And then I got on the bus and there was this guy who sat in a seat and sprawled so he blocked passage to the seats behind him. But it wasn't just his sitting style that involved sprawling. He spoke to his a guy across the aisle—this guy being sprawled so much that he managed to block the aisle and make it impossible for anyone else to sit in the seat beside him—and he spoke so loudly that everyone in the bus got to follow along.

The final incident took place walking to the bus stop on the way home. Three young men‚in their twenties—were standing in front of a storefront sharing a drink out of the same paper cup. At some point one guy didn't like something the other had said and he swung his hand violently and knocked the cup out of the other guy's hand.

This was right downtown and the sidewalk was packed with people. The contents hit at least a dozen people but I got the brunt of it. Whisky! In the face! Before breakfast!

These people all had something in common. They have a way of living, habits they have let develop over their lives, that sprawl all over the place and cause discomfort and suffering for others. And part of what was driving this in all three cases was a desperate need for recognition. They need other people to see them and notice them.

And then I got on the bus home. And I smell like a distillery. And I have this growing need to start a conversation. I want someone, anyone, to say something to me so I can tell my story and tell it loud enough so that everyone on the bus can hear and so they won't think I'm a drunken businessman who had whiskey for breakfast.

Suddenly, I had my own desperate need for recognition.

I didn't though. I sat there with my head down, my knees and shoulders hunched so there would be lots of room for the person beside me on the bus seat.

Book recommendation and Friday business

If you are at all interested in Saint Agnes and the role of her cult role in history and culture (and that role is considerable), I can highly recommend a book by Margaret Visser called The Geometry of Love. I don't give a link as this site is not monetized so I have no financial interest in directing you to any particular seller. It is still in print and available at the usual vendors. And check your local library as well.

It's a book about a church—Saint Agnes Without the Walls in Rome—but it includes a simply fascinating account of culture, history and theology behind Agnes. If you read it, I guarantee you will come away learning something that will enrich your life.

Today is also the day of my pastoral visit so not much blogging this morning anyway.

The person I visit is awaiting a test result that could mean the difference between life and death. There are. of course, many things to pray about in this world but if you have a prayer to spare, it would certainly not go amiss.

Thursday, January 20, 2011

Three prayers

For no reason other than that I want to, I put the three prayers—meaning people who are praying rather than the prayers they said—below.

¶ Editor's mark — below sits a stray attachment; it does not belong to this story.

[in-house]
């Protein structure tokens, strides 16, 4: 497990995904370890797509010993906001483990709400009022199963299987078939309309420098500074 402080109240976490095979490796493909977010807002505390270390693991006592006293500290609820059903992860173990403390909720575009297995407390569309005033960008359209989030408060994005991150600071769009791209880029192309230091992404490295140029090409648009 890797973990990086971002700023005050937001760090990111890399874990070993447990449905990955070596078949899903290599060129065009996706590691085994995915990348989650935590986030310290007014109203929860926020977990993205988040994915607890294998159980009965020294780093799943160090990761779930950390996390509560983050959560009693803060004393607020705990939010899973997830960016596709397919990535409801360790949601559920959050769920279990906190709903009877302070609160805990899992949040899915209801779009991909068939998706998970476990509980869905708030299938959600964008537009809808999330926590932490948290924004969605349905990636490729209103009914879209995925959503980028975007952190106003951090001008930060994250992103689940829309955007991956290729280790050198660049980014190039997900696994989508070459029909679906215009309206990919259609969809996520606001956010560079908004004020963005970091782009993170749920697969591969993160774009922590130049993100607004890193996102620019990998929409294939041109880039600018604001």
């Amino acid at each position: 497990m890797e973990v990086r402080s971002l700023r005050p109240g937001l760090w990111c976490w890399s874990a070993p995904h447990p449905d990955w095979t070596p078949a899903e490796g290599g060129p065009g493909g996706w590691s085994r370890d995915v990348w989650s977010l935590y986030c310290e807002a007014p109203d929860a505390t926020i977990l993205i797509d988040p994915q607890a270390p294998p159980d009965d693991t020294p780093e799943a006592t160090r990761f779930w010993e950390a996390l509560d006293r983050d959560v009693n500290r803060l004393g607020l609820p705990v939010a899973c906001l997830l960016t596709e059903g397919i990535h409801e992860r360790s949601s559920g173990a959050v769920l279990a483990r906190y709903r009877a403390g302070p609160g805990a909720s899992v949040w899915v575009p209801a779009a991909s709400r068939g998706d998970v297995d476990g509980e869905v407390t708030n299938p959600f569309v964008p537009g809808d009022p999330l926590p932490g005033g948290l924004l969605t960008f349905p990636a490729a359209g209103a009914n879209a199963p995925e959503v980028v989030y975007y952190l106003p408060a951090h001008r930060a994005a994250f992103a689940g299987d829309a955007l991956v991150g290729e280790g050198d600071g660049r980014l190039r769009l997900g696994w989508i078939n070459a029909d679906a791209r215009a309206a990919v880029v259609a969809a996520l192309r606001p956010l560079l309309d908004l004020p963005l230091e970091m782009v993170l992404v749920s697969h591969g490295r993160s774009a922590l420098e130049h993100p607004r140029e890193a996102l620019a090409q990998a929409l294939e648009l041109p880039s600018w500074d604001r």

There are only five certifiably quick beings in this poem: in order of appearance they are the Beadsman, Madeline, Porphyro, Angela and "the wakeful bloodhound". Three of these kneel to pray.

First the Beadsman,

Numb were the Beadsman’s fingers, while he told       
  His rosary, and while his frosted breath,
  Like pious incense from a censer old,
  Seem’d taking flight for heaven, without a death,
Past the sweet Virgin’s picture, while his prayer he saith.

  His prayer he saith, this patient, holy man;
  Then takes his lamp, and riseth from his knees,

Then Madeline,

As down she knelt for heaven’s grace and boon;
  Rose-bloom fell on her hands, together prest,       
  And on her silver cross soft amethyst,
  And on her hair a glory, like a saint:
  She seem’d a splendid angel, newly drest,
  Save wings, for heaven:—Porphyro grew faint:
She knelt, so pure a thing, so free from mortal taint.

And then Porphyro

Upon his knees he sank, pale as smooth-sculptured stone.

  Her eyes were open, but she still beheld,
  Now wide awake, the vision of her sleep:
  There was a painful change, that nigh expell’d       
  The blisses of her dream so pure and deep
  At which fair Madeline began to weep,
  And moan forth witless words with many a sigh;
  While still her gaze on Porphyro would keep;
  Who knelt, with joined hands and piteous eye,       
Fearing to move or speak, she look’d so dreamingly.

What's my point? I don't have any. I just think it fascinating that these three kneel and clasp their hands. There is a progression of sorts from the Beadsman who before the sweet Virgin Upper case and definite article, to Porphyro who kneels before a sweet virgin, lowercase indefinite article. This move from caritas to eros is a fairly common move in Provençal troubadour lyrics so it is nothing new or radical for Keats to do likewise. It's just neat and that is the only reason I mention it.

It is Saint Agnes Eve now. And bitter cold it is where I am. It is minus 15 centigrade or five degrees Fahrenheit, clear and cold. We have no owl but we did have a Sharp-shinned hawk chase some poor sparrow into the cedar bushes beside our feeder today. The hawk flew out the other side so I couldn't tell if the he will be keeping warm on sparrow calories tonight or not.

Anyway, sweet dreams all.

Reading The Eve of Saint Agnes

The good professor over at CUNY suggests that perhaps Madeline is hoodwinked by Porphyro and her superstitions. And, for good measure, she tosses in a  suggestion that Keats may have chosen his characters names with intended irony. Madeline, of course, is a form of Magdalen who was historically believed to have been a reformed prostitute saved by Jesus. And of Porphyro, she says